With a vast pool of available lawyers, competition to gain clients can be fierce. But with testimonials, a relatively inexpensive marketing tool, you can put your law practice on track to developing a never-ending stream of referrals who want and need your skills and talents.
Testimonials can come from clients, non-clients or staff promoting your work without making you seem like an unattractive braggart. Having someone else say positive things about you and your work is much more credible, believable and valuable.
Research by the Wharton School of the University of Pennsylvania and Goethe University, Frankfurt found that “An analysis of almost 10,000 accounts over a 33-month period showed that those referred by other customers generate higher profit margins, are more loyal and show a higher customer lifetime value.”
Most people feel uncomfortable asking for testimonials and referrals. Even so, it’s a critical skill that you must master. It’s important that you build a relationship with a person before you ask for a referral. This will make it easier for both of you. Also, at this point, they will know more specifics about you as well as the value of your work.
The chief factor in having people give you a great testimonial or referral is that you provide excellent customer service. This doesn’t mean just getting the job done. It means going the extra mile by a very long distance, taking care of both the tiniest details as well as the larger aspects of client care.
You want your clients to rave positively about you and your services. Once the raving commences, politely ask if you may use the comments as a testimonial. If you strike while the iron is hot, it is more likely that you will receive a wonderful testimonial to post on your website and in marketing material.
Not all referrals are by clients. Hinge Marketing found that 81.5 percent of professional businesses received referrals from people who were not clients. That indicates an untapped source of referrals. More about this below.
Types of Testimonials
Hinge identified three types of non-client sources of referrals. Experience-based referrals are those people with whom you have worked. Expertise-based referrals include those who are familiar with your areas of expertise. Finally, reputation-based referrals come from people who know your professional reputation. Identify and establish viable relationships with these groups so that you may add them to your network of referrals.
Treat building a network of referral sources with all due diligence that you would in creating a marketing campaign because that’s exactly what it is. List of professional, personal and family contacts. Listing all of your contacts should leave you with a fairly hefty spreadsheet to organize. Add all contact information that you have, relationships and meaningful little notes that might help you when you connect with your contacts, such as birthdays, anniversaries, hobbies and so forth.
Eric Dewey, a 25-year veteran of marketing and business development, suggests creating three tiers of contacts: high potential, moderate potential, and low potential. High potential referrers include clients and attorneys with whom you have direct professional experience. Dewey suggests you spend the most time and resources on these referrers.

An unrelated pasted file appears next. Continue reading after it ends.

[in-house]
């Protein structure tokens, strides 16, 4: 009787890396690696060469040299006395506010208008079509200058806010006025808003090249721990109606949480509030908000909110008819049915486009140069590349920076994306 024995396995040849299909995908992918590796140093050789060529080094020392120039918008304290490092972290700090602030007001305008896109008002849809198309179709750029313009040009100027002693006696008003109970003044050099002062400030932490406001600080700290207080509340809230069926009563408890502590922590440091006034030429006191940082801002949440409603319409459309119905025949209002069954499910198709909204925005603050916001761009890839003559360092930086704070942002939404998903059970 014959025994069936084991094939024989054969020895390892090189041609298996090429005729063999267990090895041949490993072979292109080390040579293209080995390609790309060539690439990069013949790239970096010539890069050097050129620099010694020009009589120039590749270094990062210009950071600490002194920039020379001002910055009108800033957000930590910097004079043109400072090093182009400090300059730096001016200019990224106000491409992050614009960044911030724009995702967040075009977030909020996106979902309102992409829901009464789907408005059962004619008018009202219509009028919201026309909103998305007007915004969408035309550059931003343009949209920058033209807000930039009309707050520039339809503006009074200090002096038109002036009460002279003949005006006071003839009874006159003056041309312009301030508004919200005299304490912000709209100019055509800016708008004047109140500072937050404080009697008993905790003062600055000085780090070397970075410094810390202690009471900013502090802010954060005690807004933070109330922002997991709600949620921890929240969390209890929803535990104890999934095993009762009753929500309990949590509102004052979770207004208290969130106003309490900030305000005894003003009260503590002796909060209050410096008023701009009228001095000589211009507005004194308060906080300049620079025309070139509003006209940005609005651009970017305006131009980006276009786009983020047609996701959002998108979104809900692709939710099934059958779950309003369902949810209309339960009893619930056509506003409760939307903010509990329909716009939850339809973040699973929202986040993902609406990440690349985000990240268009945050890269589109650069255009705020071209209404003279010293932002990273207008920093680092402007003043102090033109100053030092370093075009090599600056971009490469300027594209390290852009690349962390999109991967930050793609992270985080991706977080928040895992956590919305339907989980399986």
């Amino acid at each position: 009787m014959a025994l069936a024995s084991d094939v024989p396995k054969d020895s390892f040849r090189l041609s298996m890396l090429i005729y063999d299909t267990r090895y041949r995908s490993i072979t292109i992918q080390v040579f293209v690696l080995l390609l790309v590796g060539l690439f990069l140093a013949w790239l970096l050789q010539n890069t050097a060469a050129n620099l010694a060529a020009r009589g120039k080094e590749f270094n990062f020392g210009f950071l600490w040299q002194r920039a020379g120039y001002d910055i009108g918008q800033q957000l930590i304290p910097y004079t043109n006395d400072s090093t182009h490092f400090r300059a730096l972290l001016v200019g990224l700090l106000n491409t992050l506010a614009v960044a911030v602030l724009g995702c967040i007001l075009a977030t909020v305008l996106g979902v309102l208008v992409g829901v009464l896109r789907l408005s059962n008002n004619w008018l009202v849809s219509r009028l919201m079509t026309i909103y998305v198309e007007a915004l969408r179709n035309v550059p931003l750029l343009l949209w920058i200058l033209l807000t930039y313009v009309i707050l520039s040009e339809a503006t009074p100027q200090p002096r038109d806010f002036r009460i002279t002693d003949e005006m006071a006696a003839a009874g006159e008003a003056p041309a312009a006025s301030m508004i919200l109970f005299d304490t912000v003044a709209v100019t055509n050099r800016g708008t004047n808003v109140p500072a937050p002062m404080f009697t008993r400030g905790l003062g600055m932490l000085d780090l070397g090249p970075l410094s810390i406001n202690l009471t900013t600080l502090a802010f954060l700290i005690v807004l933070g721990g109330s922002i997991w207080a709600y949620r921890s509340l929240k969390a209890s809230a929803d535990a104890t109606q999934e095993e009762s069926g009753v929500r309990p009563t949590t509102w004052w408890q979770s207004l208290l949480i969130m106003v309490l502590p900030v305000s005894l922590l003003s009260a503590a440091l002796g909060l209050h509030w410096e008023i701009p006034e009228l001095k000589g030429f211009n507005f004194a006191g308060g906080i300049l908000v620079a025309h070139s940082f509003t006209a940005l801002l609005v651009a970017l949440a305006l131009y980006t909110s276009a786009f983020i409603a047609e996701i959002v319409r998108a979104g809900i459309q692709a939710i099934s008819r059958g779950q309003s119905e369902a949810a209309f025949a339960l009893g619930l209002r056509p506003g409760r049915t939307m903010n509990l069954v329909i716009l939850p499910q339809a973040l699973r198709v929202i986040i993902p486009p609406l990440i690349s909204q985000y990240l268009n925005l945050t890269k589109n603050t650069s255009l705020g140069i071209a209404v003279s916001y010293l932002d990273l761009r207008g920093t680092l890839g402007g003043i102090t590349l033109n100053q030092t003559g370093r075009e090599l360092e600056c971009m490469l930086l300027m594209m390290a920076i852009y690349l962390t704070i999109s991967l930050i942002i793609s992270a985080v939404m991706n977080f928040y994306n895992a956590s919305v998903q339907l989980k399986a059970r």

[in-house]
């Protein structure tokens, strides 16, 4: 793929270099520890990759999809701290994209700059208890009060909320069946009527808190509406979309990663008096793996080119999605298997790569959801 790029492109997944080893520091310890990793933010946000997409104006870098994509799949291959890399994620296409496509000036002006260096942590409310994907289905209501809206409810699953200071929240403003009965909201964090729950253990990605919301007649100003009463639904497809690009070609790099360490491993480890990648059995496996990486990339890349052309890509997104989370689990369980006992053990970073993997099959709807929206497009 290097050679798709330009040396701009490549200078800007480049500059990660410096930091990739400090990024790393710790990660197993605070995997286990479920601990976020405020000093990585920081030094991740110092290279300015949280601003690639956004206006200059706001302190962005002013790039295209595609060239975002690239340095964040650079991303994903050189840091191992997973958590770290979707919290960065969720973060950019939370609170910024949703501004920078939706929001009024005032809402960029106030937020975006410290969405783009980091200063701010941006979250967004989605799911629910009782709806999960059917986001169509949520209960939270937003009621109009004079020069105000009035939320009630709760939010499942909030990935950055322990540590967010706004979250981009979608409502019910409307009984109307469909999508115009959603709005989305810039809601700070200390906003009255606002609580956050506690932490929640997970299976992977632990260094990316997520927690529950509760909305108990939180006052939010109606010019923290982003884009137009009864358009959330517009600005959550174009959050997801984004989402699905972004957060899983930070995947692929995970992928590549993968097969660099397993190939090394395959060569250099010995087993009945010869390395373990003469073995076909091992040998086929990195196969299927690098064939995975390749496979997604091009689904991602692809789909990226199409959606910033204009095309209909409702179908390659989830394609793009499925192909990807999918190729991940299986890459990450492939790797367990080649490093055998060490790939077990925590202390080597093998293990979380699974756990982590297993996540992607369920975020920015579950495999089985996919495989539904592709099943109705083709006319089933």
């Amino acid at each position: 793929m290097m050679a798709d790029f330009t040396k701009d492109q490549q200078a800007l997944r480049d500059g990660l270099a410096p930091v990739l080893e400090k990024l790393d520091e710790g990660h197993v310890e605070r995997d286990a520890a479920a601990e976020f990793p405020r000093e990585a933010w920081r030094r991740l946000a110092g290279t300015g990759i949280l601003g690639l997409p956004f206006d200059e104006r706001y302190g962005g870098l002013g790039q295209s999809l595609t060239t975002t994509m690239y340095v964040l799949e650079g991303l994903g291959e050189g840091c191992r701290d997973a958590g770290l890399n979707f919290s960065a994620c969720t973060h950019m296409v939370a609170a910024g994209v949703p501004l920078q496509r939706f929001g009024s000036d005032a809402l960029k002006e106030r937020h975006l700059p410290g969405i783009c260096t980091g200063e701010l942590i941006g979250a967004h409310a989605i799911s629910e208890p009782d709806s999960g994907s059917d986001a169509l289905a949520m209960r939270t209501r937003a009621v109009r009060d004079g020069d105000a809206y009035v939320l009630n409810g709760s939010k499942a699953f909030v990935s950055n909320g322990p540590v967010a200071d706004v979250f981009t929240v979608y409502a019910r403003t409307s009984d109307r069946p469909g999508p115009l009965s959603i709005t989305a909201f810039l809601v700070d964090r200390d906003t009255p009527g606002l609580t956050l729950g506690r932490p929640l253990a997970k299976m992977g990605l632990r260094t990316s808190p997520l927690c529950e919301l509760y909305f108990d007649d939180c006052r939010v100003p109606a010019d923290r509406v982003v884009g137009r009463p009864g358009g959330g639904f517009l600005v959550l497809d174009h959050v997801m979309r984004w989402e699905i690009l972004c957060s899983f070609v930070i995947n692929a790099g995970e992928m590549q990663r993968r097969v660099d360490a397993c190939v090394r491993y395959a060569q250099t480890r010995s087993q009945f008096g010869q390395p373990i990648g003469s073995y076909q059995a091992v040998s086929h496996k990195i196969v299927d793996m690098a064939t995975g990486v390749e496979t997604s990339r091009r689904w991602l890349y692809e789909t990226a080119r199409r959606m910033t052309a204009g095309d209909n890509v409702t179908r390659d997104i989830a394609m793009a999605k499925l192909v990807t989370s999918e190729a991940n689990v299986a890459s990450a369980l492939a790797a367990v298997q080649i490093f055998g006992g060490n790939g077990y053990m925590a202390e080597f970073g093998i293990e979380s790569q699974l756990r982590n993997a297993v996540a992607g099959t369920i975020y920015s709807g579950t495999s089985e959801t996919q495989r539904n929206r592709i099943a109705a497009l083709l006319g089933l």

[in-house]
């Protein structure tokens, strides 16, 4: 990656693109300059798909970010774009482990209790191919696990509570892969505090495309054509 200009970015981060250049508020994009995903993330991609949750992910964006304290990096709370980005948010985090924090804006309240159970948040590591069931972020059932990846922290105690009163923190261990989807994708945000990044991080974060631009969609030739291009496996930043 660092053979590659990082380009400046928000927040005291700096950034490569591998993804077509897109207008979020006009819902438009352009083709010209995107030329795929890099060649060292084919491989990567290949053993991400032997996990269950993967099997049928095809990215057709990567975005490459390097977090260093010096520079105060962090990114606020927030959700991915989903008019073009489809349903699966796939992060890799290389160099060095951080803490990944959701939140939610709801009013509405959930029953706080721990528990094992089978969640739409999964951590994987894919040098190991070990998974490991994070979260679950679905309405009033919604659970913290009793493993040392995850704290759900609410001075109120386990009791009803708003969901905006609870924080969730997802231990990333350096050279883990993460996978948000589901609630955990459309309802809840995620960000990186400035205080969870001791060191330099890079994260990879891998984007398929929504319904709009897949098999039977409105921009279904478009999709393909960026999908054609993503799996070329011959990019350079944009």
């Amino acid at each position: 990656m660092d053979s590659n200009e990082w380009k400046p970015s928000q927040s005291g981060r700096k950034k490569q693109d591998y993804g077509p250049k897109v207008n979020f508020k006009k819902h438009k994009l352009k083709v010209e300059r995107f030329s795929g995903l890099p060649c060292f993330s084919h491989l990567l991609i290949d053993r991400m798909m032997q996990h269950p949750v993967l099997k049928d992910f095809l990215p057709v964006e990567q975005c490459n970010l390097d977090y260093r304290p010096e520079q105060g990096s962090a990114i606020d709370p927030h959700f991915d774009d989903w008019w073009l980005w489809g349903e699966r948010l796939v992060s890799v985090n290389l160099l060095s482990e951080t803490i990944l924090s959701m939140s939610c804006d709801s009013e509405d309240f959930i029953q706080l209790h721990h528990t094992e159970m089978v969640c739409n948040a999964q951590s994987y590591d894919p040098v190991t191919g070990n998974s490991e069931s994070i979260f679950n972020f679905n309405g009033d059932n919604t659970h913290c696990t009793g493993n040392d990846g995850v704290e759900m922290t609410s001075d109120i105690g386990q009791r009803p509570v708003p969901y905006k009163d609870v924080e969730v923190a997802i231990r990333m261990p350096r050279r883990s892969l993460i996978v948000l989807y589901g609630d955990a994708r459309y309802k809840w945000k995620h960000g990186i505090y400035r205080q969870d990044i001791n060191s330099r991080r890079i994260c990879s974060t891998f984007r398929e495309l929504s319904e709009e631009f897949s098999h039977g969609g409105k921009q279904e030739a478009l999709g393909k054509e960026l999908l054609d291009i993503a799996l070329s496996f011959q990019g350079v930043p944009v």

Bankers, accountants, consultants and like professionals who are familiar with your reputation come in as moderate-potential referrers. These people make good referrers because of their own professional reputations.
Low-potential referrers are where the rest of your resources lie. They may need your services or know someone who does.
Reviews Upon Reviews
In addition to referrals and testimonies that you personally receive, many people leave comments on Google Plus, Yelp, Avvo and other review sites. According to Kevin Kent in an August 2015 story, about 83 percent of people first check out these sites when they are searching for an attorney to hire.
ILawyer Marketing found that nearly 60 percent of respondents expected a rating of four stars on these sites before they would hire an attorney and nearly 25 percent of respondents expected five stars before they would hire an attorney. The marketing firm completed a March 2017 study that found that these third-party sites were, in fact, important and unbiased by those writing the study. Therefore, it is essential that you consider these sites when putting together your testimonial marketing strategy.
If you do receive a bad review, and people will post just about anything whether it’s true or not, be sure to reply to it in a well-reasoned, calm fashion. Impress readers with your intelligence and professionalism.
ILawyer also found that quantity of reviews was important. It didn’t matter if a firm has a five-star rating if it only had a handful of reviews compared with a firm that had perhaps four stars but many reviews.
There is no question that people who are researching lawyers trust various kinds of testimonials regarding the value of a particular law firm or attorney. Using this fact to generate leads is a relatively inexpensive, reliable and valuable means to an effective marketing campaign.
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